"As Gov. Jerry Brown seeks support to extend a key environmental policy in California, he’s planning a trip to a gritty corner of the state: the blue-collar neighborhoods southeast of Los Angeles, where thousands of people live alongside rail yards that spew plumes of smoke and freeways rumbling with big rigs."
People & Population
Concerns about the greater impact of pollution on poor people and ethnic minorities are not new. But now, environmental reporters have more tools than ever for finding and telling these stories. The latest TipSheet spotlights a useful EPA app and numerous other sources to track this ongoing story.
"Long after the Black Hawk helicopter carrying Interior Secretary Ryan Zinke flew off into the bright Utah sky, James Adakai stood in the airport parking lot with an angry frown frozen on his face."
"U.S. EPA closed a 14-year-old civil rights complaint against a landfill in a predominantly black community in Alabama last month, telling a federal court that legal challenges over its slow response to the case are moot."
"About 70 percent of the country’s contaminated sites are near low-income housing, two federal agencies have found."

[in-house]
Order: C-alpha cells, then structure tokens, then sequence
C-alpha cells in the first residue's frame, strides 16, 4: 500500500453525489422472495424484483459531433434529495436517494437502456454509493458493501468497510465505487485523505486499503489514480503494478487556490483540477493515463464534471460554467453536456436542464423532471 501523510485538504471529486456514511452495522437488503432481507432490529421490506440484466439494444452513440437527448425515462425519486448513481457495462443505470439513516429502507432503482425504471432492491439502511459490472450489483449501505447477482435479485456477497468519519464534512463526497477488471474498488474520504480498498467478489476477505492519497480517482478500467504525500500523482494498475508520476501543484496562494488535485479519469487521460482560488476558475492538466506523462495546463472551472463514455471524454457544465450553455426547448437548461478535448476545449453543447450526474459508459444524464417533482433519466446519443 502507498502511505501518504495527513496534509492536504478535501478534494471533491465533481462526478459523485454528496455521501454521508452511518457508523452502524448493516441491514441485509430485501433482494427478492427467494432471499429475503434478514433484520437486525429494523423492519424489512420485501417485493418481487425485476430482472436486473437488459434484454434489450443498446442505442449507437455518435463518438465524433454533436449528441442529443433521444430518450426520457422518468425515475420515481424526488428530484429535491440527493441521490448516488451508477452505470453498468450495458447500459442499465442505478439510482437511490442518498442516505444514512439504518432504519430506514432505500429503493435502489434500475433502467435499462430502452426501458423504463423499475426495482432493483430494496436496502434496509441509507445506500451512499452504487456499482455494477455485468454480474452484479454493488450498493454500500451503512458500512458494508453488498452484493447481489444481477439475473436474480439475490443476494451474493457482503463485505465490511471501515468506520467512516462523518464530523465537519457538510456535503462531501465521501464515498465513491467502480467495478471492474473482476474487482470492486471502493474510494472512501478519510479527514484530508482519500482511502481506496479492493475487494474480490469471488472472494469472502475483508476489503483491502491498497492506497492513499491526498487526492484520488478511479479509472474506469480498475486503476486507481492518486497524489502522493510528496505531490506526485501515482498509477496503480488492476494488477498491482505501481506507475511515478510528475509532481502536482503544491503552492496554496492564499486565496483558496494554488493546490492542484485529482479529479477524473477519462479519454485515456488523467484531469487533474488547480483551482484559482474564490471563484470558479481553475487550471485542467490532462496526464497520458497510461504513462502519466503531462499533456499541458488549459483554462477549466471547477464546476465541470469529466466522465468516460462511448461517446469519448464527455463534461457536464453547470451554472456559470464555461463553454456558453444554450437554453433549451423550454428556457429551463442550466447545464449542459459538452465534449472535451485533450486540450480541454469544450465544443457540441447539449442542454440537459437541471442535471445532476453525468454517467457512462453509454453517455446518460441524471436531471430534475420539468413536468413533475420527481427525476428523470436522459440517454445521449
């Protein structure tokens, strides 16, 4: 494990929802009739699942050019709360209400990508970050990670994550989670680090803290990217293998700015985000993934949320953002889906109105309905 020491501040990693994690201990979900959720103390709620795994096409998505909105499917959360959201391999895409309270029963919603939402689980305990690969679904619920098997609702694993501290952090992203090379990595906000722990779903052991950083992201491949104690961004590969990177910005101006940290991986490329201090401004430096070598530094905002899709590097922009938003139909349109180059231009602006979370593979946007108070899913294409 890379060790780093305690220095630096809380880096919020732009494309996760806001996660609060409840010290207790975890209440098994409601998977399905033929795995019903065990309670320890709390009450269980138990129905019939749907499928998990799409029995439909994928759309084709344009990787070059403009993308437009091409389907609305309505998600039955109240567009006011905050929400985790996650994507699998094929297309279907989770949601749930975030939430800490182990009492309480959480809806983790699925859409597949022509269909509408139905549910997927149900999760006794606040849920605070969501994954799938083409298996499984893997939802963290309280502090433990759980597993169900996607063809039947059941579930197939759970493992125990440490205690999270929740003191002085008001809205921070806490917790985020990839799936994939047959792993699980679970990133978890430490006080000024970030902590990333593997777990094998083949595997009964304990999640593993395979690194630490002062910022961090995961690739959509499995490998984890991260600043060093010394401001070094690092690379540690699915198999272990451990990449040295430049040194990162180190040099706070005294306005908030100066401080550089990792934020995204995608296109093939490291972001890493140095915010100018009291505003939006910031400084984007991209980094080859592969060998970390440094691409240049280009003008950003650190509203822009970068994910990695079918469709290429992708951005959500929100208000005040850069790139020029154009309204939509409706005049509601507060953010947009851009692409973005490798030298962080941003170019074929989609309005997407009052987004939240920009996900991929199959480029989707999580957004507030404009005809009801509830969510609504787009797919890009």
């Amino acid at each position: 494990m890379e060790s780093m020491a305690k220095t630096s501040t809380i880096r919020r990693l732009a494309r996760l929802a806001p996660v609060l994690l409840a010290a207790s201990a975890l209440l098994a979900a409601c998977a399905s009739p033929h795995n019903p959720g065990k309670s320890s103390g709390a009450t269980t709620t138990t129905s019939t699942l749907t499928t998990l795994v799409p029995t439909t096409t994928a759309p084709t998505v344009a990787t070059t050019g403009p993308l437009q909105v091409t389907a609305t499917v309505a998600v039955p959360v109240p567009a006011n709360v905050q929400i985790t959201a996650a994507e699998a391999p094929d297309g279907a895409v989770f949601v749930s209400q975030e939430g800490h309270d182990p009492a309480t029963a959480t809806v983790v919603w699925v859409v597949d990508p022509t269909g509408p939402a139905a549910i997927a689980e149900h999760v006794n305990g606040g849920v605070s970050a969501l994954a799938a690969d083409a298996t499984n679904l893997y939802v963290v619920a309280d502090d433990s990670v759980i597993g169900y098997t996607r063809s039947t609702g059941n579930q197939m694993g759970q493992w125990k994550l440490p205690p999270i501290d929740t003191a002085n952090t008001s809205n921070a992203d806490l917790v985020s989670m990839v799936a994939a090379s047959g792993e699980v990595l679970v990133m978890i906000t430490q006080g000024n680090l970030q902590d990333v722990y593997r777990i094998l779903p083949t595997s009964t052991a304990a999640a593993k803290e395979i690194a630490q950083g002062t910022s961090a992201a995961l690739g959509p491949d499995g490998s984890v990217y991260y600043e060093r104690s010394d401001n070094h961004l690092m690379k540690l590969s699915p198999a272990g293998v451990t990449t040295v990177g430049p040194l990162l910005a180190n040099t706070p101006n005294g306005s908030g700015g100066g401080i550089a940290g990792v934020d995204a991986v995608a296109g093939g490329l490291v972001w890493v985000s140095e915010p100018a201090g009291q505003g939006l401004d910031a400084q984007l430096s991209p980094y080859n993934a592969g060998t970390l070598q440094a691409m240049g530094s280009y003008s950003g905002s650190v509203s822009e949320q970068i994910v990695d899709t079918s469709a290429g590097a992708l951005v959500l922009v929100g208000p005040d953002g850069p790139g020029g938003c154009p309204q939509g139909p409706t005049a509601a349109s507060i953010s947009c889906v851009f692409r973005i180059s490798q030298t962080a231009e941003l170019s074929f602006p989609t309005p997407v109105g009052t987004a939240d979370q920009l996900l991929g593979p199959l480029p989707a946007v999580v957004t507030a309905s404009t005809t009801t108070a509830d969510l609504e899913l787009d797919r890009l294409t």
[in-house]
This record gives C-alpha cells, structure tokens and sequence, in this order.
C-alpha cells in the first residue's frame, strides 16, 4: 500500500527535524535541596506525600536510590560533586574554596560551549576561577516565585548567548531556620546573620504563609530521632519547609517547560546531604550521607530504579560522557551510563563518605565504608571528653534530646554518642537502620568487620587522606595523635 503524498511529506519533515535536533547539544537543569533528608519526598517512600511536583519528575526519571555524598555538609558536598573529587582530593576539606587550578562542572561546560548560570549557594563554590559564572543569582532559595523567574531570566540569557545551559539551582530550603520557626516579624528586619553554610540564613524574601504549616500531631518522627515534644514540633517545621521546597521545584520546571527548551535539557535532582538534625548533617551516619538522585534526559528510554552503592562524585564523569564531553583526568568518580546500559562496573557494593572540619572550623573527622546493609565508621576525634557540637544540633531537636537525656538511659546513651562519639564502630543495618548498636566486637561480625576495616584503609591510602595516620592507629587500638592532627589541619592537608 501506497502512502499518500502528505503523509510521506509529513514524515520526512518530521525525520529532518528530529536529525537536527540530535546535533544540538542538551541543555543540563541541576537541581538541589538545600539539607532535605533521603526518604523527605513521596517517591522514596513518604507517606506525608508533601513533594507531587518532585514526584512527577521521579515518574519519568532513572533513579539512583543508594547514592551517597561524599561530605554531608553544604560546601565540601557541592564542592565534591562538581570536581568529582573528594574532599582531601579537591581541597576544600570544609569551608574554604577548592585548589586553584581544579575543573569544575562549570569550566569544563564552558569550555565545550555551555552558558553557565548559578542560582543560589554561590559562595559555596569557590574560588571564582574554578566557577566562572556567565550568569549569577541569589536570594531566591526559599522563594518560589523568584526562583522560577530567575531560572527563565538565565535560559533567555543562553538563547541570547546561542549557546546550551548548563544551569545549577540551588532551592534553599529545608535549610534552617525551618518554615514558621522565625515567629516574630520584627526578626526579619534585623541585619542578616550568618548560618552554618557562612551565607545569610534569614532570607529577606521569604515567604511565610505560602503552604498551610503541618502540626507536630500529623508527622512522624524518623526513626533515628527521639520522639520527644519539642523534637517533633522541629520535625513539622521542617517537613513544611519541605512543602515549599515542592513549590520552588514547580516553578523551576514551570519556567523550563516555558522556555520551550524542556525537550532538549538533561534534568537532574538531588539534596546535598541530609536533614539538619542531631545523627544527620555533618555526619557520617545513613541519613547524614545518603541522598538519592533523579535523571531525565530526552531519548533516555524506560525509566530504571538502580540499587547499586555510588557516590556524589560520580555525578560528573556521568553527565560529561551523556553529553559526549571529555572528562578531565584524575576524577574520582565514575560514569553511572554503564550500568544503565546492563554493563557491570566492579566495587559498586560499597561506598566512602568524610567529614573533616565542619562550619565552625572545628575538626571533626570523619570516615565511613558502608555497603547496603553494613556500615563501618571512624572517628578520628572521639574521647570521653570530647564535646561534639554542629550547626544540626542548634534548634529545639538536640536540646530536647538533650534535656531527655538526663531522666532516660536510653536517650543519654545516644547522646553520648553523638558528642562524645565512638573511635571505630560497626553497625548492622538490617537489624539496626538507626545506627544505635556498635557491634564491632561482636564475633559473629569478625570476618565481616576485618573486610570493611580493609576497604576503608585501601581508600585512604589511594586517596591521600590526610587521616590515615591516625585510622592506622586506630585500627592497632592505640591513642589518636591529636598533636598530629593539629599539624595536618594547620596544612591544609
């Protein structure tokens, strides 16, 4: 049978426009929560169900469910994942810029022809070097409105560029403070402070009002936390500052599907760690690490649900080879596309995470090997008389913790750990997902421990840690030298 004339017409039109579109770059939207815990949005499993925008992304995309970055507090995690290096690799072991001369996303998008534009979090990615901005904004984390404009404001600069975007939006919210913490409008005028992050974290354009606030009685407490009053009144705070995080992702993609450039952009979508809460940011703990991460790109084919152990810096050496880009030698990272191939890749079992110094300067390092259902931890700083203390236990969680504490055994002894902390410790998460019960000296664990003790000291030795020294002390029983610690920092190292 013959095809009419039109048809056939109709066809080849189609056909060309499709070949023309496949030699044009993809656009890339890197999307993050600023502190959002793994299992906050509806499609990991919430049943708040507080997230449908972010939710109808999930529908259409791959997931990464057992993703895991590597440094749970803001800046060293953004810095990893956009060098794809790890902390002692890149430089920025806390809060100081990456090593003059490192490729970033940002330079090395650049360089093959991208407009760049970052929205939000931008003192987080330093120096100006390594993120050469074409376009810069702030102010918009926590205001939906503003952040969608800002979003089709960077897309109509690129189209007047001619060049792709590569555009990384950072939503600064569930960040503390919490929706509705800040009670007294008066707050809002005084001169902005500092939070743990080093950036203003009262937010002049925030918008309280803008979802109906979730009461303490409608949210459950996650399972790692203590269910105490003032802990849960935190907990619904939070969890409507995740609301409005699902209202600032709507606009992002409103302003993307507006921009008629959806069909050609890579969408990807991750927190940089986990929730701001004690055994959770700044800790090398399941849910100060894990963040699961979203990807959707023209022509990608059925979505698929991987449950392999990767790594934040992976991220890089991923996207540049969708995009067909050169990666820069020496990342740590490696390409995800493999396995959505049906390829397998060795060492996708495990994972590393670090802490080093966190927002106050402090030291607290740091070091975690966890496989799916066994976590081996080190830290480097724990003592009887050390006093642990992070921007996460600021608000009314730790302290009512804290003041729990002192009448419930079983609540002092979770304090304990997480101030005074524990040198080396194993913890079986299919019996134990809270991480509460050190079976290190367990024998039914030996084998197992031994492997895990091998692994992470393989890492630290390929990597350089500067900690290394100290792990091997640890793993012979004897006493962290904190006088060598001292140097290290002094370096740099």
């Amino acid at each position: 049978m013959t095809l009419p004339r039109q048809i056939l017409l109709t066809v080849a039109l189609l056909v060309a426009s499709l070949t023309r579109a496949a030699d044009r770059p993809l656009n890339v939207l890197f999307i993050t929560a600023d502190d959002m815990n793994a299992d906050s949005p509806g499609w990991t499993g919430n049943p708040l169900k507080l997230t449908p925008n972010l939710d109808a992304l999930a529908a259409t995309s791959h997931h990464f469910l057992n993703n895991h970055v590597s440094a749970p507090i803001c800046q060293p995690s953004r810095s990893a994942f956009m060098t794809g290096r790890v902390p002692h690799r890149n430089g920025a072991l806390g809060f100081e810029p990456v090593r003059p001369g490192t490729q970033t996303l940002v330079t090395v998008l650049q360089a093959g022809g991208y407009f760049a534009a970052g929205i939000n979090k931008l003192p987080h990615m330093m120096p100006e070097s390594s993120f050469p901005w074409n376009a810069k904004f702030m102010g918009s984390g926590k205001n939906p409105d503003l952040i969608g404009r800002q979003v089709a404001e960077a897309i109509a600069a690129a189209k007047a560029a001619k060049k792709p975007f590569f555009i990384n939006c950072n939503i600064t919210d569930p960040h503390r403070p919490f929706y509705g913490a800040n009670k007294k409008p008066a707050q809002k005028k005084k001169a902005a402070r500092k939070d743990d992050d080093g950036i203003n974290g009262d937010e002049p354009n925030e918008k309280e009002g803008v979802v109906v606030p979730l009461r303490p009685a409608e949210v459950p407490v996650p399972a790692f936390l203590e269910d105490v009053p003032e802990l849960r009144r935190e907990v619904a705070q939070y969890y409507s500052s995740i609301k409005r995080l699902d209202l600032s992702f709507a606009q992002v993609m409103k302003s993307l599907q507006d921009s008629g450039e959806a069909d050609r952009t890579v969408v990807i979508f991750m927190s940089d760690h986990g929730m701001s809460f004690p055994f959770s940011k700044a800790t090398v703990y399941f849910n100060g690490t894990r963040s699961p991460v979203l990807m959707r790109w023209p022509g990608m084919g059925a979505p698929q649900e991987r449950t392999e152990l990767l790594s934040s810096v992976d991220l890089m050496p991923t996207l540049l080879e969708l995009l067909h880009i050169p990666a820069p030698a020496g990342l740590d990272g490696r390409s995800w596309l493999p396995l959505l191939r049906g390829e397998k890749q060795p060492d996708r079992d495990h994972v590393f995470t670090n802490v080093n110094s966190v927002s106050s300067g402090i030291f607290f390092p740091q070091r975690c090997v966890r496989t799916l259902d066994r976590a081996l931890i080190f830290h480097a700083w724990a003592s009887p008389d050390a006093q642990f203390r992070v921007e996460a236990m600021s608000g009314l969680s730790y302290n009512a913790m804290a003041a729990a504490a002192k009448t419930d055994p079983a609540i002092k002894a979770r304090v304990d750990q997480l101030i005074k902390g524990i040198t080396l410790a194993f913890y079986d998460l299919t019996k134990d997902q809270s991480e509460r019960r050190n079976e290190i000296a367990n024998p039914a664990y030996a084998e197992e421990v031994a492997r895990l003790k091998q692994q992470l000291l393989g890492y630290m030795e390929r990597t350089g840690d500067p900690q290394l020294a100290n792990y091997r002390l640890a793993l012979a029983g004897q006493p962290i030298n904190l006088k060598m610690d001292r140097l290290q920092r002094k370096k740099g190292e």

"SALT LAKE CITY — While protestors clogged the sidewalk outside, Interior Secretary Ryan Zinke said he will be gathering perspectives of people on all sides of a deeply controversial issue as he reviews the Bears Ears and Grand Staircase-Escalante national monuments."
"Thousands of Flint, Mich., residents have been warned that they could lose their homes if they don’t pay outstanding water bills — even as the city has just begun replacing lead-tainted pipes after a contamination crisis linked to a dozen deaths."
"To Native Americans, Bears Ears National Monument is more than a national park, it is holy ground connecting them to their ancestors and the spiritual realm."
"MIAMI — One of the first sea-level rise maps Broadway Harewood saw was a few years back, when climate activists gathered in his neighborhood to talk about how global warming would affect people in less-affluent South Florida communities."
"The northernmost village in Greenland sits just shy of 78 degrees north latitude — deep in the Arctic — yet during the summer, meltwater is everywhere. It flows in small rivulets and larger streams, past multicolored houses built against a sloping hill and down to the Inglefield Bredning, as it is called in Danish — a broad body of water at the confluence of several fjords."